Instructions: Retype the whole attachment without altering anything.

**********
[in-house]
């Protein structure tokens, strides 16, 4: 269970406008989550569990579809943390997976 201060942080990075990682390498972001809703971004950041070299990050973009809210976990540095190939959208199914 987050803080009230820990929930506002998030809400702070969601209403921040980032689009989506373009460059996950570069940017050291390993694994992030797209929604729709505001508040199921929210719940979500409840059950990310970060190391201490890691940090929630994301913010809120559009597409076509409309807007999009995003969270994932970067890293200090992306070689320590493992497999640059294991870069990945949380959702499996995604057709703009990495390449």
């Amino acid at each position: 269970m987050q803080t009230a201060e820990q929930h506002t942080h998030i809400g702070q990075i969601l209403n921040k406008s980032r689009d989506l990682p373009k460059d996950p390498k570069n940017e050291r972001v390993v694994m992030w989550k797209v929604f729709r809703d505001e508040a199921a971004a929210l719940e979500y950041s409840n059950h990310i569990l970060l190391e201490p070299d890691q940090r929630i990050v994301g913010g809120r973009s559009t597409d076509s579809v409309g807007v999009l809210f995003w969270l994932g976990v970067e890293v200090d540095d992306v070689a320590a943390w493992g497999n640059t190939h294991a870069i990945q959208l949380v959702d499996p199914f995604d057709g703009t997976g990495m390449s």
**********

[in-house]
């Protein structure tokens, strides 16, 4: 269970406008989550569990579809943390997976 201060942080990075990682390498972001809703971004950041070299990050973009809210976990540095190939959208199914 987050803080009230820990929930506002998030809400702070969601209403921040980032689009989506373009460059996950570069940017050291390993694994992030797209929604729709505001508040199921929210719940979500409840059950990310970060190391201490890691940090929630994301913010809120559009597409076509409309807007999009995003969270994932970067890293200090992306070689320590493992497999640059294991870069990945949380959702499996995604057709703009990495390449």
């Amino acid at each position: 269970m987050q803080t009230a201060e820990q929930h506002t942080h998030i809400g702070q990075i969601l209403n921040k406008s980032r689009d989506l990682p373009k460059d996950p390498k570069n940017e050291r972001v390993v694994m992030w989550k797209v929604f729709r809703d505001e508040a199921a971004a929210l719940e979500y950041s409840n059950h990310i569990l970060l190391e201490p070299d890691q940090r929630i990050v994301g913010g809120r973009s559009t597409d076509s579809v409309g807007v999009l809210f995003w969270l994932g976990v970067e890293v200090d540095d992306v070689a320590a943390w493992g497999n640059t190939h294991a870069i990945q959208l949380v959702d499996p199914f995604d057709g703009t997976g990495m390449s």